TAMPA, Fla. - Magic Esmaeili expected damage, but nothing like this.
“No, all this bamboo, they are about 70 feet tall,” he said while standing next to a pile of splintered tree limbs and broken bird cages. “I have all my babies. I say, that’s the good part. I have all my babies. The bad part, is all the work I did for eight years, one nights.”
He’s spent much of the past decade taking in and caring for exotic birds. His Zaksee Bird Sanctuary houses over 200 of them. Most were evacuated ahead of Hurricane Irma but the powerful storm crushed the homes those birds left behind.
“Pretty devastating to say the least,” volunteer Kristina Olarte said. “You just kind of looked and didn’t know where to start.”
Three medium-sized cages, primary homes for at least 15 birds, we crushed under oak trees. Incredibly strong bamboo stalks helped break the fall. No birds were hurt by the falling limbs.
“Oh yes, everybody is okay,” Esmaeili said.
The sanctuary, which runs off donations, offers birds that were unwanted by their owners the opportunity to get food and water, enough space to fly and interaction with other species of birds.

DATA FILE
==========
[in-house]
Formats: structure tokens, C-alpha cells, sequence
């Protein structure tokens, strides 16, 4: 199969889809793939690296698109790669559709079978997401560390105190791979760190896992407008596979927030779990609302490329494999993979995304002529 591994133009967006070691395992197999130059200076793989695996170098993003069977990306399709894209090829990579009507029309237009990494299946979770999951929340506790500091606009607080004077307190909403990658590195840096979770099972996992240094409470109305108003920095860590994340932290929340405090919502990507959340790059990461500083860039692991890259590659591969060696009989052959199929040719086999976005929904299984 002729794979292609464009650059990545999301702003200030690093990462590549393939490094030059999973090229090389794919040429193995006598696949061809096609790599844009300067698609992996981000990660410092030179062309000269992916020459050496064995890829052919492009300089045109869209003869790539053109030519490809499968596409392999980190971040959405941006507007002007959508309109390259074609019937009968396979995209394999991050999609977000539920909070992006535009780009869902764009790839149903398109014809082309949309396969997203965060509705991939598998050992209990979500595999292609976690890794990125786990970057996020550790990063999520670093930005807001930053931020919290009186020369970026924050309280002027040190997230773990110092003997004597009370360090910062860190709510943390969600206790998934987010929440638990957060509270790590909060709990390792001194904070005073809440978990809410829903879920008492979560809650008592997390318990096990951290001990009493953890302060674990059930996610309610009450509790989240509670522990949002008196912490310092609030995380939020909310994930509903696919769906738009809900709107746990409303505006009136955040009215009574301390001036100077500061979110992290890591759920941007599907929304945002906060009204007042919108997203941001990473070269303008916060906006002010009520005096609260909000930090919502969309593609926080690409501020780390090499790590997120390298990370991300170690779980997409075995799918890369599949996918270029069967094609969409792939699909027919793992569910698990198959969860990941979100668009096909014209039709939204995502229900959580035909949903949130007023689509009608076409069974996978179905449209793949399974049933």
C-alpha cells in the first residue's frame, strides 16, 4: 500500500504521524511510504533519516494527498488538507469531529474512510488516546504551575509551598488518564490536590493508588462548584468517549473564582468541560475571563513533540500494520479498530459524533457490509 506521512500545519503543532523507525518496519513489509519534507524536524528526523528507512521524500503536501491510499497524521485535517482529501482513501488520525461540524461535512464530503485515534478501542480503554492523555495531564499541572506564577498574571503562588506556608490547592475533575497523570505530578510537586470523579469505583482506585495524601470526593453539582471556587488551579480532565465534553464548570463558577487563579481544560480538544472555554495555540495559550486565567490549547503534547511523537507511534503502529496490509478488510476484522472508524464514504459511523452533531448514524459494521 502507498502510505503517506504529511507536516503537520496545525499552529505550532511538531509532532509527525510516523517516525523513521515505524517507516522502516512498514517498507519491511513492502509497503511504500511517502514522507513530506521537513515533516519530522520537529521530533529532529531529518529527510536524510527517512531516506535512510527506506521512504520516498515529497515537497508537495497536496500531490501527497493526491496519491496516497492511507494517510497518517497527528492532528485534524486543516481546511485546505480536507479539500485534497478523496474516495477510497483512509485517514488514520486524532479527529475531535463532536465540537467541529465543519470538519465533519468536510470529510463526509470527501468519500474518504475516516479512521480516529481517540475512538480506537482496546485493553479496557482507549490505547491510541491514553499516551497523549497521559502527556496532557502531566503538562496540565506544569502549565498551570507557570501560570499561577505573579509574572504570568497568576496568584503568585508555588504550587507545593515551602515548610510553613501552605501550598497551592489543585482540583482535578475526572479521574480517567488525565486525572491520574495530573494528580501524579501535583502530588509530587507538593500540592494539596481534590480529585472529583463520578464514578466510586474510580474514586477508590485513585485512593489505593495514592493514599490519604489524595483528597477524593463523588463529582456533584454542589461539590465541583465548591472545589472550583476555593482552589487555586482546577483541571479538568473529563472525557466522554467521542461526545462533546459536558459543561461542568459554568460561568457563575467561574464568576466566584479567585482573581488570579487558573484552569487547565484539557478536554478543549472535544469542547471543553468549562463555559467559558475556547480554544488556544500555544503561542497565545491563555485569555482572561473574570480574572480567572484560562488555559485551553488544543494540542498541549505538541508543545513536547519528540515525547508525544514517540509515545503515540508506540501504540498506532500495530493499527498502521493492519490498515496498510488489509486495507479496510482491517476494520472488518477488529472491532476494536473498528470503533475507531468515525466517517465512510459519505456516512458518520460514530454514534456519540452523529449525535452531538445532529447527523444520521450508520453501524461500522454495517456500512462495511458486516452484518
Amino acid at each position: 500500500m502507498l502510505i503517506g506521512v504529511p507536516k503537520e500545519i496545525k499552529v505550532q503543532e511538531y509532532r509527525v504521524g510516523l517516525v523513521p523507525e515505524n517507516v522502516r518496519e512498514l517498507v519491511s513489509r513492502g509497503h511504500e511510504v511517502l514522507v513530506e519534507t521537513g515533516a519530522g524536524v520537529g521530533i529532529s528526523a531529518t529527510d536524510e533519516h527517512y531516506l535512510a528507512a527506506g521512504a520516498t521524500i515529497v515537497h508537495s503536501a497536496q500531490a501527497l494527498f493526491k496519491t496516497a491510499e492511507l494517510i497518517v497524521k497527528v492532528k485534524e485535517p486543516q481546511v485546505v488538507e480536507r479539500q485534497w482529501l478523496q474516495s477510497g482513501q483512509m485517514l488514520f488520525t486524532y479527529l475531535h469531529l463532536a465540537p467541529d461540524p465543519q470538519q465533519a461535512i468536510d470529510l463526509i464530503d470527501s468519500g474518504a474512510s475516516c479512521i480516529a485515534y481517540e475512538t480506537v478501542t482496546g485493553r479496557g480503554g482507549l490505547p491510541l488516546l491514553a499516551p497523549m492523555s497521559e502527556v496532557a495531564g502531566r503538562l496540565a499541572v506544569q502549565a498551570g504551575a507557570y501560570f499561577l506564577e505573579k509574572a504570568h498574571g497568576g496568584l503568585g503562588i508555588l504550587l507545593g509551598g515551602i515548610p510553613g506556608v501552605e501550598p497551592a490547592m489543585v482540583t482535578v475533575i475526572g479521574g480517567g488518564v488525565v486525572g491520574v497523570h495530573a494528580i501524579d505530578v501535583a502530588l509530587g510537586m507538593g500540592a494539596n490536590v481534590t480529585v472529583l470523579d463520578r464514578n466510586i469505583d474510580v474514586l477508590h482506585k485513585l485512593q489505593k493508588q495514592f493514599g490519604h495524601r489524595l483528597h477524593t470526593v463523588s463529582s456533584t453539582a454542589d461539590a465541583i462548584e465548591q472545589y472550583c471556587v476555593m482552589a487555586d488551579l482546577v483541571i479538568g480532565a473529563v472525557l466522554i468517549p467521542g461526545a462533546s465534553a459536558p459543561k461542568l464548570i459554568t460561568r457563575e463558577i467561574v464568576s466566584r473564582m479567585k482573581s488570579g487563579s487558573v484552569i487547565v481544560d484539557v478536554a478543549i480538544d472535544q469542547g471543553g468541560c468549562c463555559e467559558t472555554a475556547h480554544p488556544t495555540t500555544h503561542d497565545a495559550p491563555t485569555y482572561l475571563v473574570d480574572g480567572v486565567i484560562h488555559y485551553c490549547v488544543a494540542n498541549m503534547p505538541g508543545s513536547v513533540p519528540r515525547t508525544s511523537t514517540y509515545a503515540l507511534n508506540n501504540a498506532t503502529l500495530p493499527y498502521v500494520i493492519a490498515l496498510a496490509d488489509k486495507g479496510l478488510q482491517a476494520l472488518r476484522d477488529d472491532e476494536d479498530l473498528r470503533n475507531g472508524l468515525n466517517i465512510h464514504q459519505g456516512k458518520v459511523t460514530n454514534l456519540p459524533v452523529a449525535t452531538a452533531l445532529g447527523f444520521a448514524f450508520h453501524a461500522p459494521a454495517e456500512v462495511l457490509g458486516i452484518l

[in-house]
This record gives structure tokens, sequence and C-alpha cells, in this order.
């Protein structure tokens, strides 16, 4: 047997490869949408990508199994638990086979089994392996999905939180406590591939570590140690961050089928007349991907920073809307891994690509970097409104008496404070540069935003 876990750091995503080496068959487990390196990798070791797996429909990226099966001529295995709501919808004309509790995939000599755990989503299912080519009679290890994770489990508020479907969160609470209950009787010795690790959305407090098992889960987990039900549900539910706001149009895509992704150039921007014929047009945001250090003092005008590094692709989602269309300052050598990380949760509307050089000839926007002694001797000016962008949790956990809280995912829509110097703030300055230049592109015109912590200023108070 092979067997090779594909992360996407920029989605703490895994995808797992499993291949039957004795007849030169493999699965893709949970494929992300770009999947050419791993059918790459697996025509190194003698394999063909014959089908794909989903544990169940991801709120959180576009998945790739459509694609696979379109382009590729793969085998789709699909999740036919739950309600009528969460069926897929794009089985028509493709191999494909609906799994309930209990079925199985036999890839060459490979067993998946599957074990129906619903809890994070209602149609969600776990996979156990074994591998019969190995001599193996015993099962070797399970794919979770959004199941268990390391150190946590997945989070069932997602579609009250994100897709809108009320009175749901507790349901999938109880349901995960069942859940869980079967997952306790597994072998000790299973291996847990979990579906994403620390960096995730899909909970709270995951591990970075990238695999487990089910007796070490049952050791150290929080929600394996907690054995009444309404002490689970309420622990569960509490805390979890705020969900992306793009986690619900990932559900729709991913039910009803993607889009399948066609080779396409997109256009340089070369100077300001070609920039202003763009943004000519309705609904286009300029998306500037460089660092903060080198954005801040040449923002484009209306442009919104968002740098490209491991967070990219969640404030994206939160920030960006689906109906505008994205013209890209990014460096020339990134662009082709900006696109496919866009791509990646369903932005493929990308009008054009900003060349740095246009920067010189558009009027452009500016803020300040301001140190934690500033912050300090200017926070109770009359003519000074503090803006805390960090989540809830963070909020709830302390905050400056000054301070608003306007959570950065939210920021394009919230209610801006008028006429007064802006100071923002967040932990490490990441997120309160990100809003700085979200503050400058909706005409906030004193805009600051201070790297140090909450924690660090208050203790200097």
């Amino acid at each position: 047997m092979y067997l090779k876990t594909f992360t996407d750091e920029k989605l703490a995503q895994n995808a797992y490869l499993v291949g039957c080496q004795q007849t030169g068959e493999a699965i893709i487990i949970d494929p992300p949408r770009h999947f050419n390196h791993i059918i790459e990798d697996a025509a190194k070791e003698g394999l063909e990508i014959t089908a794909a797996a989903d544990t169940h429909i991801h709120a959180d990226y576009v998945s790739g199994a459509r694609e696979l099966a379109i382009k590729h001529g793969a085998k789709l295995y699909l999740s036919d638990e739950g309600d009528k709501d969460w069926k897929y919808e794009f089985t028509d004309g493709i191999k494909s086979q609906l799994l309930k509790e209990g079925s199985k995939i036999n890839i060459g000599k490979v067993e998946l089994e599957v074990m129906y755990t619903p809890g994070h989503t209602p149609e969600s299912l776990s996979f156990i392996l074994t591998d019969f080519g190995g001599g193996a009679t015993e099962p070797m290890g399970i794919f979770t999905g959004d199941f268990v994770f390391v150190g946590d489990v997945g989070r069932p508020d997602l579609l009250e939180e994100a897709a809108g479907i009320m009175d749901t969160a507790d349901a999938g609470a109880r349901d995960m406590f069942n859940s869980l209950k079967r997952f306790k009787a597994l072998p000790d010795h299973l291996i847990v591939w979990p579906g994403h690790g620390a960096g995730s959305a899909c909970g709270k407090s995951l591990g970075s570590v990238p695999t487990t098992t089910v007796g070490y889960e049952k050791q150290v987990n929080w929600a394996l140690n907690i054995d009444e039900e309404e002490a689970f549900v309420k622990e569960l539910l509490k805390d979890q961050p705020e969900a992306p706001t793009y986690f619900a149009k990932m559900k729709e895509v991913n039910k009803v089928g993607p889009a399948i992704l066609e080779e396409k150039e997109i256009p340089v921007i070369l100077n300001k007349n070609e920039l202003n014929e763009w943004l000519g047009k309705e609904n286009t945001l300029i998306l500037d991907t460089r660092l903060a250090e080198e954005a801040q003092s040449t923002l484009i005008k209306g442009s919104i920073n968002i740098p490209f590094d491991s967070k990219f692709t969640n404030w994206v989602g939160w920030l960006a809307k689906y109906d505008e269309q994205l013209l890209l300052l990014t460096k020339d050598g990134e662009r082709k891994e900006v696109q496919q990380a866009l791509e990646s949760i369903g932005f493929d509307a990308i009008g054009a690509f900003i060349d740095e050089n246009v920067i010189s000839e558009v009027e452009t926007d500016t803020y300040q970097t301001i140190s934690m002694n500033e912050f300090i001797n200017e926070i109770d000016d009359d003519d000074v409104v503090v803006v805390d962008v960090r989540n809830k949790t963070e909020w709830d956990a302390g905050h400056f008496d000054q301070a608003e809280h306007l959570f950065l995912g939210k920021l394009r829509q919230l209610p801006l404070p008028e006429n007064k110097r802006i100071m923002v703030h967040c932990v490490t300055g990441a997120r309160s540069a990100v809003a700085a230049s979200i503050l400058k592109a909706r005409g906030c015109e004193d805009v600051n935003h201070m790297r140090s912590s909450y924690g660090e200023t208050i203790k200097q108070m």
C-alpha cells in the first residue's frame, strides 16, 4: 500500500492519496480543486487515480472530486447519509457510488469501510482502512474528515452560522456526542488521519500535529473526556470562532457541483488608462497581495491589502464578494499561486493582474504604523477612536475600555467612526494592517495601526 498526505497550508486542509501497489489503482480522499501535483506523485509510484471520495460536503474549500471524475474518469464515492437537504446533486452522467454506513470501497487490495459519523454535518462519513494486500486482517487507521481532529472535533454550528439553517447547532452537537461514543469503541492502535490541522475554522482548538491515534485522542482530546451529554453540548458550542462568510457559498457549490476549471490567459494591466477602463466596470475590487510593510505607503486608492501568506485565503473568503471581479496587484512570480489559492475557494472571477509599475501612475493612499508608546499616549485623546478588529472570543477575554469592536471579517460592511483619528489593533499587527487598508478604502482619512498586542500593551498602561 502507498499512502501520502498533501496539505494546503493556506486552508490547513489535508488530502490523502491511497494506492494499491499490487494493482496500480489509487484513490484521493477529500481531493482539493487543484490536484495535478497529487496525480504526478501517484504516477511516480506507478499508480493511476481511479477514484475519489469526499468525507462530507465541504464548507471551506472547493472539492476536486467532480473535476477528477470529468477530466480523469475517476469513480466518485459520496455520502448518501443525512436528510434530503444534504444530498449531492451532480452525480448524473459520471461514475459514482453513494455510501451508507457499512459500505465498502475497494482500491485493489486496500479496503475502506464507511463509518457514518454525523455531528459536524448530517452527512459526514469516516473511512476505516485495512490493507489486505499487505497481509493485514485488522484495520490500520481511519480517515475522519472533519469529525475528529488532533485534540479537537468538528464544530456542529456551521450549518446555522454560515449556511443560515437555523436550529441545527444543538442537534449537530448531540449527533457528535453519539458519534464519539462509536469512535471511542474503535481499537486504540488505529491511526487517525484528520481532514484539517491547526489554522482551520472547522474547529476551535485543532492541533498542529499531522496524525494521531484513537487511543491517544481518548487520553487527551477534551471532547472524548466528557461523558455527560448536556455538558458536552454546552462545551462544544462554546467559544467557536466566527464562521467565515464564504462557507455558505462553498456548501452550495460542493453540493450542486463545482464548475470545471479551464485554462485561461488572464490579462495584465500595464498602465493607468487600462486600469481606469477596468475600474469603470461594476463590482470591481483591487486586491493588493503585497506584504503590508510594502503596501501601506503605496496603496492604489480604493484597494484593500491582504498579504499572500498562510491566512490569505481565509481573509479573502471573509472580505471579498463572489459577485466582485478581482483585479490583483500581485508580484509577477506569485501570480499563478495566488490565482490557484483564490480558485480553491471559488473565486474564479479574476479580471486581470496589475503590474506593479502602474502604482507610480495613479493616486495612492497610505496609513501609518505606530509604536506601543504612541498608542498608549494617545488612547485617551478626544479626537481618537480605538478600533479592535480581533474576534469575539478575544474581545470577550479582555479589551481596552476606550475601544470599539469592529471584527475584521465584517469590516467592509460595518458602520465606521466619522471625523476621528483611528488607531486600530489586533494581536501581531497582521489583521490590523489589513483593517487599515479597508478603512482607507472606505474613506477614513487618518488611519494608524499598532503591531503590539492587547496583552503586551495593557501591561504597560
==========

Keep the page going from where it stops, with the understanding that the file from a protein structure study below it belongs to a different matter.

“We’ve been thankful so far that we have all of our babies here,” said Olarte.
The cages will have to be rebuilt. It will be a huge undertaking. Magic poured “every dime I had” into the sanctuary. He hopes to have it up and running again soon.
Birds that were sheltered by members of the community will start to trickle back in once their homes are repaired.
“Better than ever,” he said with a smile.
Zaksee is located at 7647 Gardner Rd., Tampa. Leftover plywood from hurricane preparations are requested as donations. The wood will help rebuild cages for the animals.